Imagine if I created a system of currency based on knowledge of art history — call it, say, “ArtCoin.” ArtCoin could be a cryptocurrency, akin to bitcoin — except instead of being mined by computers performing complex calculations, ArtCoins would only be generated when the user answered a series of questions about historical figures in art history. A correct answer to “Who painted Starry Night?” or “Who designed Park Güell?” would both help advance the cryptocurrency’s ledger as well as provide the answerer with a small chance at being rewarded a new ArtCoin.
Probe within yourself as to why ArtCoin sounds conceptually silly. For it is really not too different from how cryptocurrency functions today; while most cryptocurrencies reward computational prowess, ArtCoin merely rewards art history knowledge. In general, cryptocurrencies, in their design, reward the crypto-miners who have mastered a very specific form of knowledge: computational knowledge, as opposed to art history knowledge in my hypothetical example.
If you’ve ever tried to set up a cryptocurrency mining operation on your home computer, you might have a sense of how inaccessible such an endeavor is to the layperson. In 2014, I tried to mine DogeCoin on my home computer on a lark; though I have a STEM degree and a decent knowledge of programming and computer design, I found the experience maddeningly complex, and eventually gave up.
Nowadays, you need a very fast computer (more likely a good graphics card) to even have a chance at mining anything more than chump change; you also need to have a knowledge of computer security in order to not get ripped off or have your bitcoin stolen, which is what happened to Bloomberg anchor Matt Miller on live TV. Because cryptocurrency mining operations run best on certain kinds of processors, it helps to have computer science as well as computer hardware knowledge — plus, you’ll need to consume a fair amount of electricity for the operation to be lucrative.
What I am getting at is that cryptocurrency — not one specific crypto, but the regime in its entirety — tends to favor those with computational and mathematical skill. This is a problem if and only if you are one of many boosters — and there are many — who regard Bitcoin as some sort of utopian financial and/or social device. (A sample of these lunatic headlines: “Why Bitcoin will save the world [a full-length YouTube documentary]; “How Bitcoin can save the world from deflation” [Asia Times]; and “Bitcoin Hits $15,000 For The First Time; Could It Save The World?” [Forbes]).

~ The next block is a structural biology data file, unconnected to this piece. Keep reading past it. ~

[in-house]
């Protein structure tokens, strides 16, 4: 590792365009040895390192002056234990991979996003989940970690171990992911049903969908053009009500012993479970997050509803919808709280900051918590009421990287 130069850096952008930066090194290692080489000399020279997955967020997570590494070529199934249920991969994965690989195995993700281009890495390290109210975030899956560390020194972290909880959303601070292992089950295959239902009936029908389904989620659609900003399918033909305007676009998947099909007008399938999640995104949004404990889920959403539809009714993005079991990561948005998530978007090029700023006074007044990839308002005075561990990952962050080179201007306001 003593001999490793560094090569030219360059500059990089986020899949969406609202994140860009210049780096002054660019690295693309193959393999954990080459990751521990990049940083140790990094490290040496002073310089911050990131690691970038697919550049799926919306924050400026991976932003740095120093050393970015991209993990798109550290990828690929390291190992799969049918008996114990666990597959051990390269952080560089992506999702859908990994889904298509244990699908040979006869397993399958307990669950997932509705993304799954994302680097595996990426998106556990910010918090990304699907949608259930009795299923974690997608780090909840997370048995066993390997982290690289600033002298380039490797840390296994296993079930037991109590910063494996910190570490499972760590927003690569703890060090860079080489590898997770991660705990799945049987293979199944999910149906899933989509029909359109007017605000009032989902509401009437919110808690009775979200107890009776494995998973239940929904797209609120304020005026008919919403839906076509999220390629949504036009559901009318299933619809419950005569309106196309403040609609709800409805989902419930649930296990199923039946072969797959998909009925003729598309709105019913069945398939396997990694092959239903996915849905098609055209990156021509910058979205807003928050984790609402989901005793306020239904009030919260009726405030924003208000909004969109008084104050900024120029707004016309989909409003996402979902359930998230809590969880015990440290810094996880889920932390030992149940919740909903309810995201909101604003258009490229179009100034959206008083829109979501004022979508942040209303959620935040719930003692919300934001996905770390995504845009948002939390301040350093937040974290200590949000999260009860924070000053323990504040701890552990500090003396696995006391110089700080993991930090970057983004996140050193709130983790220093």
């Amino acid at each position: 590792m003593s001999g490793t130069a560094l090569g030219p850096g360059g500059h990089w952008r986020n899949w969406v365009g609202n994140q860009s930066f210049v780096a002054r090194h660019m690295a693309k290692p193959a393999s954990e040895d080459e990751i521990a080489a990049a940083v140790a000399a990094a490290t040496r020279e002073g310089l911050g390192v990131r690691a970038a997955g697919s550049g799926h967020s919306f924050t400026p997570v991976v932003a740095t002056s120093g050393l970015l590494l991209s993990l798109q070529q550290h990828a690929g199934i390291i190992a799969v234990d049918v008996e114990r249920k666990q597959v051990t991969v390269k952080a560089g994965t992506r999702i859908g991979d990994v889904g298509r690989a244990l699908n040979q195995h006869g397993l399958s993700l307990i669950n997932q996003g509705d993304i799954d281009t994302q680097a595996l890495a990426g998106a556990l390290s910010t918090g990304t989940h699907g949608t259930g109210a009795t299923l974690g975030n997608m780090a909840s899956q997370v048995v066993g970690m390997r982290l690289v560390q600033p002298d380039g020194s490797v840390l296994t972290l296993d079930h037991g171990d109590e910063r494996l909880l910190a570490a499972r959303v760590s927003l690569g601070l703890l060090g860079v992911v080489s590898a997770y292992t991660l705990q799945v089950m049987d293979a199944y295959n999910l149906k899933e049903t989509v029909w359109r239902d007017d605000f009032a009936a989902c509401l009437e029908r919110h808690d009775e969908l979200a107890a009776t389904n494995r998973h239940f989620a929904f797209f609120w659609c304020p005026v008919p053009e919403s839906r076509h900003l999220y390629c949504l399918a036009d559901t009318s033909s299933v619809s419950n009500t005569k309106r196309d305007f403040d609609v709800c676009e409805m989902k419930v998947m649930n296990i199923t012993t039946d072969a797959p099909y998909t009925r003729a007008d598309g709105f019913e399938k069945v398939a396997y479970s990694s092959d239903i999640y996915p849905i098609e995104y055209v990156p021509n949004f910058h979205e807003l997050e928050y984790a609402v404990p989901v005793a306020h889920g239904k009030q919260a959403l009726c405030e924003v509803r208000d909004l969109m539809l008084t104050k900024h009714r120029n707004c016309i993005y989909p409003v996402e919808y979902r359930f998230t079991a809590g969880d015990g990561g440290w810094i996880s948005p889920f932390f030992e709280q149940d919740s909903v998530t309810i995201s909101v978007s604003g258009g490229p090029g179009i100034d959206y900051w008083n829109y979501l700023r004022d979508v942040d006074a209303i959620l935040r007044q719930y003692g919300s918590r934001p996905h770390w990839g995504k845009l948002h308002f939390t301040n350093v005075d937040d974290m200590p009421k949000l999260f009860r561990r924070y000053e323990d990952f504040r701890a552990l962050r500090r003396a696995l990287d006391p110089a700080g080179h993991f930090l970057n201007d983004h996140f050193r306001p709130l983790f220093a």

Yet so far, the people who have gotten rich off of cryptocurrency, particularly during its first wave, were those who possessed this specific type of computational knowledge — which allowed them to mine the cryptocurrency efficiently and thoroughly and enrich themselves as a result of their knowledge.
So why might my hypothetical ArtCoin feel more absurd to us than BitCoin? ArtCoin is built around the same idea, although it rewards a different kind of knowledge, specifically knowledge of the humanities. Mining it would be equally inaccessible to the caste of people who don’t possess said knowledge. And a few who were talented when it came to art trivia would become fantastically rich, while the remainder of us would either rue them or buy the fluctuating coin on the secondary market like any other financial product.
The point I’m getting at is that there is nothing egalitarian about accumulation or mining of bitcoin. It favors a specific educational background and skill set. This isn’t merely a coincidence; I believe part of the hype around bitcoin, the reason that it came to occupy so much of our news cycle and mental space, has to do with what it says about power — specifically, who wields it, and who is capable of accumulating it.
As the power brokers of American society have moved from Wall Street to Silicon Valley, a new story has emerged about what kinds of knowledge equate to power. The American Dream no longer resides in being a banker or a derivatives trader; now, the rich are the techie class, the geeks who learned to code.
This isn’t just mere speculation; we hear politicians crow about the importance of attracting STEM talent, often to the detriment of other academic and intellectual fields. And frighteningly, there is a movement of authoritarian technocrats, epitomized in right-wing programmers–turned–activists like Mencius Moldbug and Justine Tunney, who propose replacing democratic governance with a rule by tech companies.
In this context, the collective obsession over cryptocurrency — and the cryptocurrency hype bubble we’re in — feels unsurprising. Our uncritical cultural obsession with all things tech is a mirror for the cryptocurrency bubble. There’s nothing natural or normal about cryptocurrency’s insane valuations; it’s a bubble that reflects the dominant narrative over who rules society and where that power comes from. Its value is ethereal, cultural.
That doesn’t mean it isn’t making a great number of people fantastically wealthy — including speculators with no computational knowledge. It merely explains how and why this came to pass.